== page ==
Lately I’ve been getting quite a few notifications each day about people interacting with some of my older blog content. In fancy internet parlance, this is a sign of “evergreen content”, material that’s still good long after it’s published.
That’s great, but it makes me curious how it happens. New content is easy enough to find, but clearly people also stumble across older content. But how?
WordPress stats can give some indication, but the majority of people arriving on my blog are coming from WordPress, and the stats give no further detail on that. So I’m curious – how do people find these posts?
One possibility is WordPress recommendations. Do you ever notice that in the WordPress Reader it will show you some recommended posts mixed in with the posts from blogs you’re following? WordPress says that it decides these…
“based on what you have recently liked or commented on, and by using collaborative filtering (if you and another user both liked a post, then we are more likely to recommend to posts the other user liked to you).”
There’s also the “More on WordPress.com” section that appears below the comments if you’re reading a post in the WP Reader. WordPress says this is “mostly popular content on WordPress.com that is similar to the current post.”
The WordPress algorithm
Of course WordPress isn’t going to disclose exactly what goes into those algorithms, but it does offer a few hints (text in italics is quoted from the above-linked WP page):
- The title, content, tags, and categories of posts. – Nothing too surprising here, but it’s a reminder that these things matter for your post’s visibility. I’ve always used tags, but only recently did it cross my mind that it was worth using categories as well.
- Total number of likes and comments. – This seems like a no-brainer.
- Who has liked and commented on a post. – From what I can ascertain, this isn’t about getting likes/comments from the who’s who influencer types of the blogging world. Rather, if Jane interacts with my blog and John and Jane interact with each other, WP is more likely to put one of my posts in front of John’s face because of our mutual connection to Jane.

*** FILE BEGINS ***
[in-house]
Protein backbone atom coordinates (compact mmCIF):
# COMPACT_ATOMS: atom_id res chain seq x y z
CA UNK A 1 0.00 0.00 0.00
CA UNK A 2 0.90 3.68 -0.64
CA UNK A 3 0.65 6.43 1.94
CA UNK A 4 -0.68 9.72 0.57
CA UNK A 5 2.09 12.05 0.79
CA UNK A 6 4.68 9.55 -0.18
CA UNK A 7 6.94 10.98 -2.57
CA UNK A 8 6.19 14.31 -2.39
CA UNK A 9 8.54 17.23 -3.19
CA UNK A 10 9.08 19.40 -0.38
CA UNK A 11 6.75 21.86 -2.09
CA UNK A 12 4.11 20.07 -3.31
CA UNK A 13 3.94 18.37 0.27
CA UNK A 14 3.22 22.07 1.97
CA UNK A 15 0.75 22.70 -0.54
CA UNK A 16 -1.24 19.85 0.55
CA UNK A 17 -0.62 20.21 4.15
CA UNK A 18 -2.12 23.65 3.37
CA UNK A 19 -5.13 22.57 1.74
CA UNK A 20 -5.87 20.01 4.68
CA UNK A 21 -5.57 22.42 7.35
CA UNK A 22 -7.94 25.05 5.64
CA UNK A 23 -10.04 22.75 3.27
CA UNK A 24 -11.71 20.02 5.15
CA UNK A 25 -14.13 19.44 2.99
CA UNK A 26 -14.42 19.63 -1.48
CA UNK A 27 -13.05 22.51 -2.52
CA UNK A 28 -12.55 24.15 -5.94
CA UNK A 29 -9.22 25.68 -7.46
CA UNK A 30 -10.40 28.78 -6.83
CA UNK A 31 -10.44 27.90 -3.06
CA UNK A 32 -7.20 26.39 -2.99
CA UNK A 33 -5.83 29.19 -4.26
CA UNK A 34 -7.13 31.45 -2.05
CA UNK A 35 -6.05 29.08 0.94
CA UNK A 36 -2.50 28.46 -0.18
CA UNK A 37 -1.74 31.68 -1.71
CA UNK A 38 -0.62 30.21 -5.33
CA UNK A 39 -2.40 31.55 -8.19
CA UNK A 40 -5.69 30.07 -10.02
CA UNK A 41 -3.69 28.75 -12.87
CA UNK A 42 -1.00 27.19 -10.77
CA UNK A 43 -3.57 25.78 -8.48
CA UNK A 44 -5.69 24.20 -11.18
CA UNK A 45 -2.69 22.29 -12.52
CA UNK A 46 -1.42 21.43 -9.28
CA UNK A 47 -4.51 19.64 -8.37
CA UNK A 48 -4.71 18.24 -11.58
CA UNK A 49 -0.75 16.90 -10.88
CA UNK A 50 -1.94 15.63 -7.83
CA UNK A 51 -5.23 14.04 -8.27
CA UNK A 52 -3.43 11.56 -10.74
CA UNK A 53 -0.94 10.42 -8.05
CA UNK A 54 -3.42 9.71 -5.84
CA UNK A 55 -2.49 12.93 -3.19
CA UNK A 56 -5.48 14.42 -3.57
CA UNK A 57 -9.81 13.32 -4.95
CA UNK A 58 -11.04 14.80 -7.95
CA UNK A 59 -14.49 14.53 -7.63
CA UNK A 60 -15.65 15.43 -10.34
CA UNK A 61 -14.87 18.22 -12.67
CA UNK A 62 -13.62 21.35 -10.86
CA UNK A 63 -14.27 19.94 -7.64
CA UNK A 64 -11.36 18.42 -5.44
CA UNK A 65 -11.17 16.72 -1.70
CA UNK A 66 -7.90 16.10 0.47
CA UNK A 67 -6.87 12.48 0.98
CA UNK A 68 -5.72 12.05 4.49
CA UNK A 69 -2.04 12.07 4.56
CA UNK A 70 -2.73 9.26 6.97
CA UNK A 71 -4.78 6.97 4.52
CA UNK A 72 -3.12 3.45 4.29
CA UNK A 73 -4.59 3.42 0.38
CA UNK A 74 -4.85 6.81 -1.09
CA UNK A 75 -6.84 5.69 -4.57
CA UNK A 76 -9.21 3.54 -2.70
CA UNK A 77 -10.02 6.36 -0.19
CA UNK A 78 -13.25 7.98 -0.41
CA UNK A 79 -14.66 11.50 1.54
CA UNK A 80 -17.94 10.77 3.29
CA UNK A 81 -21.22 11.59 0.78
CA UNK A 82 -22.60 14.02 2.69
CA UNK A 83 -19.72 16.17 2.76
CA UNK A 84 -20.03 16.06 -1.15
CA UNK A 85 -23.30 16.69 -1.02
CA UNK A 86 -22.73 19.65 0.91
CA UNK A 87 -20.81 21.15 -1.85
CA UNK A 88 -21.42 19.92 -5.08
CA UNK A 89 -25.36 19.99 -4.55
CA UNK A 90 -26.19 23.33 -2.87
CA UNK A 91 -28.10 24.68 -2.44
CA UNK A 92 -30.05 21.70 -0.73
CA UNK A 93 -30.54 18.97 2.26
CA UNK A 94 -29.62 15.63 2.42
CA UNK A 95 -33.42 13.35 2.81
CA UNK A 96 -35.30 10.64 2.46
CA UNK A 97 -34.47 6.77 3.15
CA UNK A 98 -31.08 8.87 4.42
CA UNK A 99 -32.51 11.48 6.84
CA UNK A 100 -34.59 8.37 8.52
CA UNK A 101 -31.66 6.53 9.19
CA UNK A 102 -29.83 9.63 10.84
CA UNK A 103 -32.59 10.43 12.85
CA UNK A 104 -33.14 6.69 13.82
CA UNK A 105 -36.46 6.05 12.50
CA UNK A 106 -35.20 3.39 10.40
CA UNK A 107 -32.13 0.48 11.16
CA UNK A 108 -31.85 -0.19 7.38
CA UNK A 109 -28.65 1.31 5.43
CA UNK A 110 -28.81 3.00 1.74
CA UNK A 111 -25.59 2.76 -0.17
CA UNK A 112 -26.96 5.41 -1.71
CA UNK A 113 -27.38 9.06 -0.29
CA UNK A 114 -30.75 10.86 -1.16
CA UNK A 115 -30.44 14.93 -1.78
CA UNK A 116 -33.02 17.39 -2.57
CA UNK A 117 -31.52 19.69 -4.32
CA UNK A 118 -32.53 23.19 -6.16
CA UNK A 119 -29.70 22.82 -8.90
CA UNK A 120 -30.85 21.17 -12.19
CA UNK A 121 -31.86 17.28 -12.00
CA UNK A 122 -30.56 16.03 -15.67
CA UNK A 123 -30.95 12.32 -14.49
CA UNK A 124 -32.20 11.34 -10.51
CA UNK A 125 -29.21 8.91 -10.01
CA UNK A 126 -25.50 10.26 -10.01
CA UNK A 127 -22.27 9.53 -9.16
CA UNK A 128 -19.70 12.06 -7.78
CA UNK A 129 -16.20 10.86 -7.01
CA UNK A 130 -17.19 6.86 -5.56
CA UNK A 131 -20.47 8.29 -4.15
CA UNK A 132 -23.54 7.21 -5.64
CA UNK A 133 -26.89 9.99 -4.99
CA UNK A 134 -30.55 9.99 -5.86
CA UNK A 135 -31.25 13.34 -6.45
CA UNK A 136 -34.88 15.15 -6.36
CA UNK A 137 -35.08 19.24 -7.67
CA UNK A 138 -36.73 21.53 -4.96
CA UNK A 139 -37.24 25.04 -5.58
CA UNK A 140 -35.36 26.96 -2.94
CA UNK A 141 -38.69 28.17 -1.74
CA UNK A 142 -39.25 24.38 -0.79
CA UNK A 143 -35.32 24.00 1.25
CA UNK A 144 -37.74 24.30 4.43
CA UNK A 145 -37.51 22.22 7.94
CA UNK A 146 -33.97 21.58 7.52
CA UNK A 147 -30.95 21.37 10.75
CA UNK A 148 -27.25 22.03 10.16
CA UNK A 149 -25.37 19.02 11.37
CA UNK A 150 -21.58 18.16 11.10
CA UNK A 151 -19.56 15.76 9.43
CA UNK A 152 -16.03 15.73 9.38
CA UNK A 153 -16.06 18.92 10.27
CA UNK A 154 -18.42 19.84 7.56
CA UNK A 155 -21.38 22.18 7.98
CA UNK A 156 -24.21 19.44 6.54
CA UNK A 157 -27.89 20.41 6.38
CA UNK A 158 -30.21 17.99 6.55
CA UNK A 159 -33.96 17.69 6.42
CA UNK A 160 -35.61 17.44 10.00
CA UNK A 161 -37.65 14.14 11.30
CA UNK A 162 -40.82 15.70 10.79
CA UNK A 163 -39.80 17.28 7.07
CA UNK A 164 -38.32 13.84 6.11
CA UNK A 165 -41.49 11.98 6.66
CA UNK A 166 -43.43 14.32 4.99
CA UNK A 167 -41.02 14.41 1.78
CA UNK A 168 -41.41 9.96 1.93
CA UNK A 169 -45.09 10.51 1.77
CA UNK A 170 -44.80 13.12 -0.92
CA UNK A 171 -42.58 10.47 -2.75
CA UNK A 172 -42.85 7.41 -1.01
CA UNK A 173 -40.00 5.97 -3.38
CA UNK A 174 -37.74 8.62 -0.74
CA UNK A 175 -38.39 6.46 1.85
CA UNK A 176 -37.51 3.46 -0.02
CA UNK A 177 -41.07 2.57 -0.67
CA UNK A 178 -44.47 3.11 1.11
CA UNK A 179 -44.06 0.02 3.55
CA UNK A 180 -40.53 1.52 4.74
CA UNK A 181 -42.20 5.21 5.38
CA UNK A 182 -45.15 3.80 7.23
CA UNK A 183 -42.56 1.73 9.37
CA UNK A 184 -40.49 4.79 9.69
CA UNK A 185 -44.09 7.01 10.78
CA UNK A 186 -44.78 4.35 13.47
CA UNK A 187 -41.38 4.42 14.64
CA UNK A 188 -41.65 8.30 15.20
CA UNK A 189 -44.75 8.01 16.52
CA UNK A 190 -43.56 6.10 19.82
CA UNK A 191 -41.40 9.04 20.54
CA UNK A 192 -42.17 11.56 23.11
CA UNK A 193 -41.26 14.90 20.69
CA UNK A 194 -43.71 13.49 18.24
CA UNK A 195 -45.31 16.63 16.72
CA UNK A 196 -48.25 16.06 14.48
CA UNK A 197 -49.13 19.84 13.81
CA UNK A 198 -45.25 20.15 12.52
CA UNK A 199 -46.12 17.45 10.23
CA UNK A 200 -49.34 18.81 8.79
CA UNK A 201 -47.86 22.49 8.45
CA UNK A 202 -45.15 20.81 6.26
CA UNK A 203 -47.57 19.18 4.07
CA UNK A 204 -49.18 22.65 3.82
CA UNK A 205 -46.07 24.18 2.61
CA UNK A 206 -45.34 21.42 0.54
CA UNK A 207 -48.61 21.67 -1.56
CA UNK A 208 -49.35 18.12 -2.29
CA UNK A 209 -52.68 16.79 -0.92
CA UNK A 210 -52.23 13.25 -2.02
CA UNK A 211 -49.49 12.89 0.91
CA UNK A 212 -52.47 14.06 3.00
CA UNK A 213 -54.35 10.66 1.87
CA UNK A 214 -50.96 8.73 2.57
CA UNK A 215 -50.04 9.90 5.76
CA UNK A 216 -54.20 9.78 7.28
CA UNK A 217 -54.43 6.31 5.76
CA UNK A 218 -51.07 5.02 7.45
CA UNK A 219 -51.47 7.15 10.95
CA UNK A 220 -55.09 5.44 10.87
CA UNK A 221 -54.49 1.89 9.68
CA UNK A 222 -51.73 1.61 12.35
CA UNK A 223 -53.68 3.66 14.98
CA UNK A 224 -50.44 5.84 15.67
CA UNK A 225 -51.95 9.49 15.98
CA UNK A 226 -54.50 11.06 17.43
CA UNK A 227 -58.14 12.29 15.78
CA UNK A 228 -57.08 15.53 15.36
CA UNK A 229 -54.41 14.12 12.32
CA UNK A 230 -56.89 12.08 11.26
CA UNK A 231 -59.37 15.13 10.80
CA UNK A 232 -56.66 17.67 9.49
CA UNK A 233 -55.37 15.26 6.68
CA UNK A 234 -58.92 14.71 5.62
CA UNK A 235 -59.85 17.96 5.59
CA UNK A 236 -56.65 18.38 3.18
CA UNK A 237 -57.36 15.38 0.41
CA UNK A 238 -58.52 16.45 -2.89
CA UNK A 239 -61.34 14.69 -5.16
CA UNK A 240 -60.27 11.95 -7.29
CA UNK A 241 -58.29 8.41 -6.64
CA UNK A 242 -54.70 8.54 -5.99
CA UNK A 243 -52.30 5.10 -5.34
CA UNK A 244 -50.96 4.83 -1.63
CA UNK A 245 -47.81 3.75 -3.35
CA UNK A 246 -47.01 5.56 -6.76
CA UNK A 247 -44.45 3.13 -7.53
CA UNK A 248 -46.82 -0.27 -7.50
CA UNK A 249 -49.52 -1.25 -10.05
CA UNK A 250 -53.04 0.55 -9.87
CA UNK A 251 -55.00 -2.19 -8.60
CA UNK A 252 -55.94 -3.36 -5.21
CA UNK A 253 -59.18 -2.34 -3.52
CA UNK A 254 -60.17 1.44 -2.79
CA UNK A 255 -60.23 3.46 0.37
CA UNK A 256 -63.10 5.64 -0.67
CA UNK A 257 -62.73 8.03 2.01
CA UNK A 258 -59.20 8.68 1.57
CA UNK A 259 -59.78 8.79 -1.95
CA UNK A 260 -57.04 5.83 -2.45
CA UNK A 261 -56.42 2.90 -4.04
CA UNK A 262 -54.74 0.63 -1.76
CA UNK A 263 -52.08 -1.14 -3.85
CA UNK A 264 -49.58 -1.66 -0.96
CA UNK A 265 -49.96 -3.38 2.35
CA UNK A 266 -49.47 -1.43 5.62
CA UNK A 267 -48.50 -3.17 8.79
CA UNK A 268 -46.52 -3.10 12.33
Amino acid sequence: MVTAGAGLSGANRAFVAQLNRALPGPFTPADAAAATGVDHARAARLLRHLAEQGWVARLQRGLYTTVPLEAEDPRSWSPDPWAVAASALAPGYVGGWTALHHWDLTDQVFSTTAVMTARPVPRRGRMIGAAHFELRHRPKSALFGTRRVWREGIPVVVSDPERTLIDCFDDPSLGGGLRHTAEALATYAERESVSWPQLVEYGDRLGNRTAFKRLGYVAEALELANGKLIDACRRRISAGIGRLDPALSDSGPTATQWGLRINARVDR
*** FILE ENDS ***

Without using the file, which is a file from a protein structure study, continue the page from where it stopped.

- Total number of followers. – Size matters to WP. No surprise there.
- Who has followed a site. – I think this is also along the lines of my John & Jane example.
- How recently a post was published. – This doesn’t help me on the question of how evergreen content bubbles up to the surface.
- How often or recently a site has posted. – In a way this makes sense, because they don’t want to serve up content from a blogger who’s been radio silence for six months, but I hope they’re not penalizing bloggers who don’t publish ultra-frequently.
- The content of what you have liked and commented on. – I suppose this means that if people have been interacting with other mental health content, WP is more likely to suggest a post from my blog that consists mostly of mental health content.
- Whether posts have links, images, or videos. – I’m a little bit surprised by this one. Links, images, and videos are useful for SEO purposes, but I wouldn’t have thought WP would pay much attention for recommending posts.
How else do people find evergreen content?
I still don’t really know how people are finding my older posts. Maybe it’s tag searches or other searches in the WP Reader, as these same algorithms affect Reader search results. Interesting information, though, and it probably does give some explanation for why I get a bizarrely large proportion of new followers who seem entirely random and as far as I can tell have never even looked at my blog.
Anyway, to bring it back to evergreen posts, which I didn’t really end up talking about anyway, I say write what you want and when you want to, and keep in mind that these WordPress algorithms may be just as buggy as all the other weird stuff that goes wrong with WordPress on a somewhat regular basis.